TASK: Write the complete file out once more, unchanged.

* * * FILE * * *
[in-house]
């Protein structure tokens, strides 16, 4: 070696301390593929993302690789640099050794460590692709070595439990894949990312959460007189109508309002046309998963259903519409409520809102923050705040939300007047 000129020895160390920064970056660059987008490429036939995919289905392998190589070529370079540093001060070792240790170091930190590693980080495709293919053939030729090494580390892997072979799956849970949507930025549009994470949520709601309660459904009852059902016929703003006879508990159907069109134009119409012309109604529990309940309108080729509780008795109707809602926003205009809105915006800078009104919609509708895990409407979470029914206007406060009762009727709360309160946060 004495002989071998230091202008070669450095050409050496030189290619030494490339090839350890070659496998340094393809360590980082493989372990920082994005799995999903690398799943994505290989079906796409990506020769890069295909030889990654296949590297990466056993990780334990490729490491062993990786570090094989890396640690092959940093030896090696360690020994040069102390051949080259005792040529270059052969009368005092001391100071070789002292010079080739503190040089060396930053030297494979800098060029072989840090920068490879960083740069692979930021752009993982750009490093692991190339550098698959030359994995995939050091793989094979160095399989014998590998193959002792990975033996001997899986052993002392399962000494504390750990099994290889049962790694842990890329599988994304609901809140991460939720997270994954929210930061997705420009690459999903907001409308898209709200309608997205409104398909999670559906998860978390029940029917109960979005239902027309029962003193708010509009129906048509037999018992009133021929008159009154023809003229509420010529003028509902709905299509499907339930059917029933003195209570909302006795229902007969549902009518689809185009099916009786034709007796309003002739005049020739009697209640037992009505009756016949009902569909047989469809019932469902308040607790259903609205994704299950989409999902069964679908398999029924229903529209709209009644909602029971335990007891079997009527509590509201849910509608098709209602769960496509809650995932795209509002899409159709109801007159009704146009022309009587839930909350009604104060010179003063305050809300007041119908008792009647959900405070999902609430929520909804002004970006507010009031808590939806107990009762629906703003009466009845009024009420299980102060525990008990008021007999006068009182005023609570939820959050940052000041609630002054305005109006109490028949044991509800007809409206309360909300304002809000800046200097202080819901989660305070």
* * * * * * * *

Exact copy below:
[in-house]
């Protein structure tokens, strides 16, 4: 070696301390593929993302690789640099050794460590692709070595439990894949990312959460007189109508309002046309998963259903519409409520809102923050705040939300007047 000129020895160390920064970056660059987008490429036939995919289905392998190589070529370079540093001060070792240790170091930190590693980080495709293919053939030729090494580390892997072979799956849970949507930025549009994470949520709601309660459904009852059902016929703003006879508990159907069109134009119409012309109604529990309940309108080729509780008795109707809602926003205009809105915006800078009104919609509708895990409407979470029914206007406060009762009727709360309160946060 004495002989071998230091202008070669450095050409050496030189290619030494490339090839350890070659496998340094393809360590980082493989372990920082994005799995999903690398799943994505290989079906796409990506020769890069295909030889990654296949590297990466056993990780334990490729490491062993990786570090094989890396640690092959940093030896090696360690020994040069102390051949080259005792040529270059052969009368005092001391100071070789002292010079080739503190040089060396930053030297494979800098060029072989840090920068490879960083740069692979930021752009993982750009490093692991190339550098698959030359994995995939050091793989094979160095399989014998590998193959002792990975033996001997899986052993002392399962000494504390750990099994290889049962790694842990890329599988994304609901809140991460939720997270994954929210930061997705420009690459999903907001409308898209709200309608997205409104398909999670559906998860978390029940029917109960979005239902027309029962003193708010509009129906048509037999018992009133021929008159009154023809003229509420010529003028509902709905299509499907339930059917029933003195209570909302006795229902007969549902009518689809185009099916009786034709007796309003002739005049020739009697209640037992009505009756016949009902569909047989469809019932469902308040607790259903609205994704299950989409999902069964679908398999029924229903529209709209009644909602029971335990007891079997009527509590509201849910509608098709209602769960496509809650995932795209509002899409159709109801007159009704146009022309009587839930909350009604104060010179003063305050809300007041119908008792009647959900405070999902609430929520909804002004970006507010009031808590939806107990009762629906703003009466009845009024009420299980102060525990008990008021007999006068009182005023609570939820959050940052000041609630002054305005109006109490028949044991509800007809409206309360909300304002809000800046200097202080819901989660305070």